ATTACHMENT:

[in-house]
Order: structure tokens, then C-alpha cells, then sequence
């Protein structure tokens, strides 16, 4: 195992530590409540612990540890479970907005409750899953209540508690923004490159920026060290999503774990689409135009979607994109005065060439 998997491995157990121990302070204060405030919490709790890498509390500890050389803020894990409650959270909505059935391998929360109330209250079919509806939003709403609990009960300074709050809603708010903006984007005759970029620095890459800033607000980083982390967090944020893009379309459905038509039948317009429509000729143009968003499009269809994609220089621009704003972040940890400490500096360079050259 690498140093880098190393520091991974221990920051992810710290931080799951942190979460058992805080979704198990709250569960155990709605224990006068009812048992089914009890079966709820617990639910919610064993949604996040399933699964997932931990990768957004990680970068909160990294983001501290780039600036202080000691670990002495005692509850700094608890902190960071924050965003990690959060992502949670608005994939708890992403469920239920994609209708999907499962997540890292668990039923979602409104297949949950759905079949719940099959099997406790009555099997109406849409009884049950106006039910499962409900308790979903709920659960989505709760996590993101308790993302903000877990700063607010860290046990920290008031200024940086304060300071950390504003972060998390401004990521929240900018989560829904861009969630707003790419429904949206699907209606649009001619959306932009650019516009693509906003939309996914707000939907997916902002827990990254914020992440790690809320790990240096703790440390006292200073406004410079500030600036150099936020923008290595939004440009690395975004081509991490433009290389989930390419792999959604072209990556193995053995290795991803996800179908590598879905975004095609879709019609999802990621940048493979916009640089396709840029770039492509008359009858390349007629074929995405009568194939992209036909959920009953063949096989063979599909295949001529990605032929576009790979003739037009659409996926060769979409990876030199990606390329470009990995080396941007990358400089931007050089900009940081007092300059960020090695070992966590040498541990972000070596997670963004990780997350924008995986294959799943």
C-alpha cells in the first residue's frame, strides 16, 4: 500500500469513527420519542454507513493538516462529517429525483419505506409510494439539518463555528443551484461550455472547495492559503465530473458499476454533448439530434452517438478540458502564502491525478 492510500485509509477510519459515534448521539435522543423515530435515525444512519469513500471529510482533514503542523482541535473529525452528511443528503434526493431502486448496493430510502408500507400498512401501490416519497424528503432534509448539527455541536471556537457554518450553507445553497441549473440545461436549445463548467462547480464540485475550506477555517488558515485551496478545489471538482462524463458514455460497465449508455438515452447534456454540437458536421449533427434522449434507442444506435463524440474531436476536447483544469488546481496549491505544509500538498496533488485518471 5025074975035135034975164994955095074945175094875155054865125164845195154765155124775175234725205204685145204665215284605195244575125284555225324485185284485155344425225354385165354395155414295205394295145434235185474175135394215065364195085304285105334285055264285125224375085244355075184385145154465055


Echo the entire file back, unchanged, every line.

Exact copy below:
[in-house]
Order: structure tokens, then C-alpha cells, then sequence
């Protein structure tokens, strides 16, 4: 195992530590409540612990540890479970907005409750899953209540508690923004490159920026060290999503774990689409135009979607994109005065060439 998997491995157990121990302070204060405030919490709790890498509390500890050389803020894990409650959270909505059935391998929360109330209250079919509806939003709403609990009960300074709050809603708010903006984007005759970029620095890459800033607000980083982390967090944020893009379309459905038509039948317009429509000729143009968003499009269809994609220089621009704003972040940890400490500096360079050259 690498140093880098190393520091991974221990920051992810710290931080799951942190979460058992805080979704198990709250569960155990709605224990006068009812048992089914009890079966709820617990639910919610064993949604996040399933699964997932931990990768957004990680970068909160990294983001501290780039600036202080000691670990002495005692509850700094608890902190960071924050965003990690959060992502949670608005994939708890992403469920239920994609209708999907499962997540890292668990039923979602409104297949949950759905079949719940099959099997406790009555099997109406849409009884049950106006039910499962409900308790979903709920659960989505709760996590993101308790993302903000877990700063607010860290046990920290008031200024940086304060300071950390504003972060998390401004990521929240900018989560829904861009969630707003790419429904949206699907209606649009001619959306932009650019516009693509906003939309996914707000939907997916902002827990990254914020992440790690809320790990240096703790440390006292200073406004410079500030600036150099936020923008290595939004440009690395975004081509991490433009290389989930390419792999959604072209990556193995053995290795991803996800179908590598879905975004095609879709019609999802990621940048493979916009640089396709840029770039492509008359009858390349007629074929995405009568194939992209036909959920009953063949096989063979599909295949001529990605032929576009790979003739037009659409996926060769979409990876030199990606390329470009990995080396941007990358400089931007050089900009940081007092300059960020090695070992966590040498541990972000070596997670963004990780997350924008995986294959799943």
C-alpha cells in the first residue's frame, strides 16, 4: 500500500469513527420519542454507513493538516462529517429525483419505506409510494439539518463555528443551484461550455472547495492559503465530473458499476454533448439530434452517438478540458502564502491525478 492510500485509509477510519459515534448521539435522543423515530435515525444512519469513500471529510482533514503542523482541535473529525452528511443528503434526493431502486448496493430510502408500507400498512401501490416519497424528503432534509448539527455541536471556537457554518450553507445553497441549473440545461436549445463548467462547480464540485475550506477555517488558515485551496478545489471538482462524463458514455460497465449508455438515452447534456454540437458536421449533427434522449434507442444506435463524440474531436476536447483544469488546481496549491505544509500538498496533488485518471 5025074975035135034975164994955095074945175094875155054865125164845195154765155124775175234725205204685145204665215284605195244575125284555225324485185284485155344425225354385165354395155414295205394295145434235185474175135394215065364195085304285105334285055264285125224375085244355075184385145154465055